How to Configure a Passwordless Sudo in Linux Mint

Sudo, short for Super User Do, allows a Linux user to execute commands with root user privileges. Running sudo commands requires a password. You can easily configure a passwordless sudo in Linux Mint, where users do not have to enter a password.

The root user on Linux is a special account that has the highest security clearance and, therefore, has full access to all commands and sensitive files on the system. The sudo command will require you to enter your password. If your system is at low-security risk or you are the only user of the system, you can go passwordless. 

Configure a Passwordless Sudo in Linux

There are several motivations to remove the need for entering the password manually. Most of the common tasks in Linux, like installing packages, updating user information, updating system files, etc., require root user privileges on Linux. If you are not logged on as the root user, you will require temporary permissions to perform basic tasks that update the system. 

An important prerequisite for sudo usage is that your user should have an entry in the sudoers list. This list is maintained in a system file located at /etc/sudoers. If your user does not belong to the sudoers group, then the sudo command will not work. In this article, we will cover how to configure a passwordless sudo in Linux Mint systems. 

Command Syntax

sudo <command>


As a root user, you will only enter the following command on the command prompt to install a package, say curl.

apt install curl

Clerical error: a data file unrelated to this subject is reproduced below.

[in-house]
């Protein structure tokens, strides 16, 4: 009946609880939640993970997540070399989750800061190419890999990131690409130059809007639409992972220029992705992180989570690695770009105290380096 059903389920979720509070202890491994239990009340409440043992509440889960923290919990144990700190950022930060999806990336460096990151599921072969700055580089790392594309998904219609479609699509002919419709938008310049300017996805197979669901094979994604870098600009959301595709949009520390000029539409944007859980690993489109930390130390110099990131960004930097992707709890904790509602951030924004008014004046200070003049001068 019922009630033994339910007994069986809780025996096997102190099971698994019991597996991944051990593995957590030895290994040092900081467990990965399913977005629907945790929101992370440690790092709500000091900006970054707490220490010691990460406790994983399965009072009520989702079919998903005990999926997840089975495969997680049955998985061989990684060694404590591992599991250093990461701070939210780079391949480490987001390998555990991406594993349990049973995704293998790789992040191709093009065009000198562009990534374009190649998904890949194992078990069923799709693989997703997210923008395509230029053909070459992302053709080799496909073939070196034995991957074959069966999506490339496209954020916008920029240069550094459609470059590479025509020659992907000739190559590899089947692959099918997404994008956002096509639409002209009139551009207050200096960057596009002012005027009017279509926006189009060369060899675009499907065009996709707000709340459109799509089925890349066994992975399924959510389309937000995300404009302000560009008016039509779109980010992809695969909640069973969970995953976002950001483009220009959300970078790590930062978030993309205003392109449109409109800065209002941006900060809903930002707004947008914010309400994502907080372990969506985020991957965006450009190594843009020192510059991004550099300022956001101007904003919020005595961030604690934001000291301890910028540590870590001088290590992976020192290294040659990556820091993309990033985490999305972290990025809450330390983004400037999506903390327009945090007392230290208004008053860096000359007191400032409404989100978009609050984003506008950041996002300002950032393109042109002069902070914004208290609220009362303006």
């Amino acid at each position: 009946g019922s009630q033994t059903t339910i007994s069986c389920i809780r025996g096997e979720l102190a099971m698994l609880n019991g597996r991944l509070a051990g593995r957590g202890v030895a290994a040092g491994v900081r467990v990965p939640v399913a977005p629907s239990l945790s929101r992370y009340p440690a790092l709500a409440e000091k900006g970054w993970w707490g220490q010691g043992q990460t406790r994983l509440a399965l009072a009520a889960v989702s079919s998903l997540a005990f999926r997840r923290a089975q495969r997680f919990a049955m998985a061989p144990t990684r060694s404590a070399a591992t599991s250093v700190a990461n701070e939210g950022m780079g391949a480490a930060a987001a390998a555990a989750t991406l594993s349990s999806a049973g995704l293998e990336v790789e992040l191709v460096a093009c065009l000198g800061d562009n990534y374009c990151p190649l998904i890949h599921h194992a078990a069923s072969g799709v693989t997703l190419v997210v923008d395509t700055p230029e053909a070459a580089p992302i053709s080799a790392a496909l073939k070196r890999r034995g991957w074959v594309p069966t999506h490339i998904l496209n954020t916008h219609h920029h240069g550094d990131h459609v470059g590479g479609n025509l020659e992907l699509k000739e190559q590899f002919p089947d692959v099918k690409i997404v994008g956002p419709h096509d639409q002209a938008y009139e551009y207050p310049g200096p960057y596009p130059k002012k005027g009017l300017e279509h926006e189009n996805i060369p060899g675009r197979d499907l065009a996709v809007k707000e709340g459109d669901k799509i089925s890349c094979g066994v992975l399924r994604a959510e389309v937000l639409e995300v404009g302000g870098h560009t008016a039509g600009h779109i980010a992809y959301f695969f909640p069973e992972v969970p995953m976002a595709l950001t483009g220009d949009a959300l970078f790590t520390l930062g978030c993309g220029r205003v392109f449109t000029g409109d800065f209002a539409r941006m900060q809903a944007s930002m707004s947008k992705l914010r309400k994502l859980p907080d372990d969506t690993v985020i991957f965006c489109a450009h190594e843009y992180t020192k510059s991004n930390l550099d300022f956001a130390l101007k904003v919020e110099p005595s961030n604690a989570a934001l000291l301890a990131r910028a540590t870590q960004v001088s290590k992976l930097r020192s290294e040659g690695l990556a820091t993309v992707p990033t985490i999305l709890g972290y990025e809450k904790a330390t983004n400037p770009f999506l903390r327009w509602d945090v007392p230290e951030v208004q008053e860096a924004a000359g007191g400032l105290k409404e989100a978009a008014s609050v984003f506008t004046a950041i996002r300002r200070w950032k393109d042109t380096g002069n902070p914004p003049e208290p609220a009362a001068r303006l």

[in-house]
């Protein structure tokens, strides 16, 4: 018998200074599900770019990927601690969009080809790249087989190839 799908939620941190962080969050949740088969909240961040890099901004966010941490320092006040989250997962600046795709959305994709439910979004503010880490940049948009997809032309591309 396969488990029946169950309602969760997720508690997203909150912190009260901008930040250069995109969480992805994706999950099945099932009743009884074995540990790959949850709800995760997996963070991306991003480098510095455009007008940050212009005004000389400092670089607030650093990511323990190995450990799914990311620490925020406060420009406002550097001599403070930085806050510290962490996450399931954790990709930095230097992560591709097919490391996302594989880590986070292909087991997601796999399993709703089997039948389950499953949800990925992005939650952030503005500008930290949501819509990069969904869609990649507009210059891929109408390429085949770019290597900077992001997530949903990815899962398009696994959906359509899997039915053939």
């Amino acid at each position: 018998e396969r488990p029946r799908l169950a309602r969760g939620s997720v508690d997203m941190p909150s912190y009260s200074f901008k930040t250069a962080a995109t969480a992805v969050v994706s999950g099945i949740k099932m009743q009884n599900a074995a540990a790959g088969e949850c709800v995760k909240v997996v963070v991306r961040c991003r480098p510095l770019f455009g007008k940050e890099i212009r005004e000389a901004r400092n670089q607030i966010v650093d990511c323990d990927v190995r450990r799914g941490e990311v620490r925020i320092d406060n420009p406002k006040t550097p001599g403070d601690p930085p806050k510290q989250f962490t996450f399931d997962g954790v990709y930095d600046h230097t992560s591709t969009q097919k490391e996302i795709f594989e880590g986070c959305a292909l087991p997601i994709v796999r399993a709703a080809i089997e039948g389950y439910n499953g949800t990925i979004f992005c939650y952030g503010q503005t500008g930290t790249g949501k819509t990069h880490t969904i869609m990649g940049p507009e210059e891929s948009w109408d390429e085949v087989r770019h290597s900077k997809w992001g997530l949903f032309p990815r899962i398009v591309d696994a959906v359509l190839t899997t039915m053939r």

Configure a Passwordless Sudo in Linux

But as a normal user, you will get an error ‘permission denied’ if you run the same command.

If you run the same command with sudo, you will have to enter your password. Once the system verifies the password, the package will be installed successfully.

sudo apt install curl
Configure a Passwordless Sudo in Linux

As mentioned before, a sudo session has a time limit, after which you will have to re-authenticate yourself. This time limit, even though configurable, will require you to re-enter your password. Also, if you open another terminal or start another session, you will have to enter your password. It can get monotonous.

Moreover, this manual intervention can become a nuisance in an automated environment. You would not want a script to wait for the user to enter the password, nor would you want to add the password in the script.

There is an easy resolution to this blip. All you need to do is to access the sudoers file and disable authentication for your user.

Configure a Passwordless Sudo in Linux Mint Systems


A sudo user is part of a user’s group called sudoers. This group is enlisted in the /etc/sudoers file by default. The sudoers file also assigns a default security policy to the group, which means that any user in that group will follow the policy assigned to the whole group.

Authentication is one of the features of the security policy. By default, the sudoers have to enter their respective passwords to execute any command with sudo. However, we can change this. To do that, we must learn where and how the policy is defined.

Adding a User to the Sudo Group